CHICAGO (Apr. 16)– The question — which comes first, the chicken or the egg — has defied answer for ages. And so is the question of which newspaper has the biggest circulation among Philippine newspapers and ethnic Filipino publications outside the Philippines.
A Filipino American publication wants to offer its own answer. And it wants a jury to give the clue.
In 2007, the Philippine Star’s claim to be the No. 1 was based on the thickness of the newspaper and its advertising revenues generated (2.62-bilion pesos or US54-M from January to November 2007) that topped other dailies, including the Philippine Daily Inquirer, which disagreed with the Star’s claims. And since then, it seems any agreement on this matter is nowhere in sight.
The Asian Journal, a twice-weekly publication, based in Los Angeles, California, wants to one-up its mainstream counterparts in the Philippines by suggesting that the proof of the circulation is not in the claim of an audited circulation but on the number of trucks that deliver the copies of the newspapers.
Putting its money where its mouth is, the Asian Journal Publications, Inc. coughed up $350 in filing fee last March 13 to the Superior Court of Los Angeles and accused its competition, Balita Media, Inc. and Verified Audit Circulation, Inc. of false and misleading advertising, unfair competition and fraudulent business acts and tortuous interference with prospective business advantage.
This topic is going to be one of the pieces of conversation by the NPC-Phil. U.S.A. headed by Lourdes Ceballos when it holds a Kapehan (coffee talk) at Fil Am Delight restaurant on 5750 N. California, just off the corner of Lincoln Ave. in Chicago’s northside at 10 a.m. on Saturday, April 18. Other topics that will be discussed are the column of Chip Tsao on Hongkong’s OFW’s and the Right of Reply pending in Philippine Congress.
The Asian Journal, which has several editions in California, Nevada and New York, is demanding an excess of $1-M in damages in lost income.
Also named in the 10-page complaint filed by Atty. Joel Bander were Anthony Allen, owner, Luchie Mendoza, director, and Does 1 thru 100.
The Asian Journal said that it is distributed “in the Los Angeles Basin primarily at Filipino and Asian markets, restaurants, and places where Filipinos and Asians tend to congregate for business and social reasons.” It is given away for free “and derives all of its revenues from advertising.”
Defendant Balita Media, Inc. publishes the newspapers, “Weekend Balita” and “Midweek Balita,” which are cumulatively distributed also twice weekly also in the Los Angeles Basin at no cost and also depends entirely on advertising for its revenues.
Co-defendant Verified Audit Circulation, Inc. provides “circulation auditing services” to both Asian Journal and Balita and other newspapers and magazines nationwide.
According to the complaint, Balita “represented in its advertising materials that they print and distribute more than 80,000 copies.” And its circulation “is audited regularly by Certified Audit” or Verified Audit, which owns the trademark “V Verified Audit.”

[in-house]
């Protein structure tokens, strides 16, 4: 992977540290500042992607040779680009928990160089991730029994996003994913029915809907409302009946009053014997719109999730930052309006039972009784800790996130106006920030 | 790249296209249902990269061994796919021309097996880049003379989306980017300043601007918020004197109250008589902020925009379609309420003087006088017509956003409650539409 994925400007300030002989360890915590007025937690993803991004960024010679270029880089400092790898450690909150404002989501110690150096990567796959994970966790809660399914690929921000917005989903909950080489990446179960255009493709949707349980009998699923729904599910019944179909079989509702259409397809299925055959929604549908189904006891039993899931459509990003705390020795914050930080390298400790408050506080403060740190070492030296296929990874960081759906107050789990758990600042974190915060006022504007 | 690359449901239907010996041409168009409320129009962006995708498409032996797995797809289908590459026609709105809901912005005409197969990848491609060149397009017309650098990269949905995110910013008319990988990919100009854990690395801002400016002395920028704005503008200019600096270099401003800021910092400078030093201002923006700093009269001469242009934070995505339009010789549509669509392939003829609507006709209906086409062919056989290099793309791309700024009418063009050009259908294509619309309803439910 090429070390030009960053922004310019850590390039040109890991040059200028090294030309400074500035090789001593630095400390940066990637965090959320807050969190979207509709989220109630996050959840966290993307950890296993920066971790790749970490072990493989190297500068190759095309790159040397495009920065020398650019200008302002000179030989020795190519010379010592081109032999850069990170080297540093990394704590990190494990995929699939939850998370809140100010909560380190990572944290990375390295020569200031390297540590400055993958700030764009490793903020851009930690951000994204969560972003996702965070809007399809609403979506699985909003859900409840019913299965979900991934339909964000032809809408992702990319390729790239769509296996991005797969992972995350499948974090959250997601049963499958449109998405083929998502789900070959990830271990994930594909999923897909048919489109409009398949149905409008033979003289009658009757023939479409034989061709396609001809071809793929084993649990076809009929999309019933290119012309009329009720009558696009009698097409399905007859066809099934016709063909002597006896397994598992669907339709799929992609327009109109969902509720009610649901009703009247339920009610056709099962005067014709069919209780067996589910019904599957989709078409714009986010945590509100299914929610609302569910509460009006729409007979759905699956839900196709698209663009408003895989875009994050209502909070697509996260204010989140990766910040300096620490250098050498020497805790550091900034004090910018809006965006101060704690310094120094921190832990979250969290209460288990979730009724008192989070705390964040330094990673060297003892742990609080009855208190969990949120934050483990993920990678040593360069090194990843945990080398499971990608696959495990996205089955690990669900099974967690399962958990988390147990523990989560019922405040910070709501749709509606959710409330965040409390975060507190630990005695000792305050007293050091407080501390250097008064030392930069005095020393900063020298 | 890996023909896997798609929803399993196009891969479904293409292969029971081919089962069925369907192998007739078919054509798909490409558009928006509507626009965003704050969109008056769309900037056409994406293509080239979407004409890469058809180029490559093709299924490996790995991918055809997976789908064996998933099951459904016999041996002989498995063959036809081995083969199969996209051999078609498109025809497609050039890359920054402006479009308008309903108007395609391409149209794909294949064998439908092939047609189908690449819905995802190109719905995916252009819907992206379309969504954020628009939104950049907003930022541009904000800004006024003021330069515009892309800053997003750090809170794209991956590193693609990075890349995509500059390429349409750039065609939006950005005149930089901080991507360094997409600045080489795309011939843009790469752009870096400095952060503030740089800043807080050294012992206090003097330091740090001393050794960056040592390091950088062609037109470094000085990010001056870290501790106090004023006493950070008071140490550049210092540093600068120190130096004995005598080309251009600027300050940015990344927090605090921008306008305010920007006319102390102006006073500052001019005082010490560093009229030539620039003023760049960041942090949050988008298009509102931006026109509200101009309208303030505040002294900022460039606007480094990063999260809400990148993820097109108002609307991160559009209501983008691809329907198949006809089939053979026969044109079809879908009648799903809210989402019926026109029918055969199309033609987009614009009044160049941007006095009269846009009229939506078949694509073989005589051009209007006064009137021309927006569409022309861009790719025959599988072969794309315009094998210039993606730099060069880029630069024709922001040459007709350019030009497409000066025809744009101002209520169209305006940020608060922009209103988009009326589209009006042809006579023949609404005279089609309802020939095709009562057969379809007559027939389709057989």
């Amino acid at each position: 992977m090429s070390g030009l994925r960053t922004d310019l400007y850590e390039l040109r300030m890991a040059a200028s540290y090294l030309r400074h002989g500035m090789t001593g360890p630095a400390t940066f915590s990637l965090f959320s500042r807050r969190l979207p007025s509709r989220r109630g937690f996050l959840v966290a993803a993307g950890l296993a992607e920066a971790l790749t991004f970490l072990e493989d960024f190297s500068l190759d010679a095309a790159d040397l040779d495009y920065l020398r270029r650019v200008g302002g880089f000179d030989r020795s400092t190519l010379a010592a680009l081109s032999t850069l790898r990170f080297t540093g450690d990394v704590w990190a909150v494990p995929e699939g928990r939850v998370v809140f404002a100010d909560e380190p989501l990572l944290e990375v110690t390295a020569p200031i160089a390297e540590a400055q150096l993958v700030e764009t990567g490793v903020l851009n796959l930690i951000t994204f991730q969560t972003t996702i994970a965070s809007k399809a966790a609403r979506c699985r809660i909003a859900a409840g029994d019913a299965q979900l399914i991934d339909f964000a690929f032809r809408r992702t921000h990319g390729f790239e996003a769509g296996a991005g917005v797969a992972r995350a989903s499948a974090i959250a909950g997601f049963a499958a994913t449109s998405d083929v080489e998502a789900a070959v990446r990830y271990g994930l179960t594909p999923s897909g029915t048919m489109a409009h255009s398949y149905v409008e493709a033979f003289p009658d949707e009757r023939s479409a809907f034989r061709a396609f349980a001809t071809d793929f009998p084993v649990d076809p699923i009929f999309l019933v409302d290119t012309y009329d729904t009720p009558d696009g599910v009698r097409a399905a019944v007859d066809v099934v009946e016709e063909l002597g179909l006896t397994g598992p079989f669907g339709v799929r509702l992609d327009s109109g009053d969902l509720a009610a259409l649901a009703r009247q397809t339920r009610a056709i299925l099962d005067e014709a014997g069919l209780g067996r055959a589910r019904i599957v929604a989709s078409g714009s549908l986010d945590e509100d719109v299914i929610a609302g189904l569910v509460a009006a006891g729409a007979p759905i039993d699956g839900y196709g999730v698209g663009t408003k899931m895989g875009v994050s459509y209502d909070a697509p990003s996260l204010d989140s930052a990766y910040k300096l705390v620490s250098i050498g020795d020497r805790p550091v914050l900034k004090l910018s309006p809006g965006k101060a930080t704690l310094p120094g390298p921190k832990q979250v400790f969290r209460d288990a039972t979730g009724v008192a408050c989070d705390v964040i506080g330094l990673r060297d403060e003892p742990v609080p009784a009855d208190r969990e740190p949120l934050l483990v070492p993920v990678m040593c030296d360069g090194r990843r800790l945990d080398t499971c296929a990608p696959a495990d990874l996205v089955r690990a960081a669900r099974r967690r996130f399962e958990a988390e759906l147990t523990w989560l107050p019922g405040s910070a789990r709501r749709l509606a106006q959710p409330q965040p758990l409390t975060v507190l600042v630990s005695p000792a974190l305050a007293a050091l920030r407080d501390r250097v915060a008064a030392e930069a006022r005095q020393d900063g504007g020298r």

But Asian Journal believes Balita only “prints and distributes about 8,000 to 12,000 copies.”
Both Number One
The complaint cited an article published in Weekend Balita, claiming that an audit conducted by Verified Audit shows “they deliver more copies than all other competitors,” making it the “number one Filipino American newspaper in Southern California.”
On the other hand, plaintiff Asian Journal claims to publish “35,000 copies per issue of its Los Angeles edition as certified by Verified Audit.”
The Verified Audit describes Asian Journal as “the leading Filipino American community newspaper in its areas of coverage.”
The Asian Journal said all its “representations, promotional materials and advertising to its advertisers, potential advertiser, readership and the community about the number it prints and distributes are true.”
But is “unable to fairly compete in light of ongoing misrepresentations” of Balita of its distribution.
Asian Journal believes its agents see only a small fraction of Balita copies compared to Asian Journal at its distribution outlets. It added that Balita only “owns or leases a single delivery van to distribute its newspapers, while Asian Journal owns or leases a minimum of six vans.
Asian Journal believes “it is functionally impossible to distribute 80,000 newspapers, or even 29,000 newspapers, with a single van on a single day.”
Asian Journal claims Verified Audit further permits Balita to use its name and logo to sell advertising to the public, although it is “unfair, fraudulent, and/or unfair deceptive, false or misleading advertising.”
As a result, Asian Journal “has suffered injury in fact and has lost money as a result of the violations alleged herein in that advertisers are more apt to advertise with defendant than plaintiff.”
The Asian Journal has asked the court that Balita “be preliminary and permanently enjoined from making or causing their agents from making any non-factual representations regarding the printing and distribution of their newspapers, and to advise their advertisers of their ongoing misrepresentations.”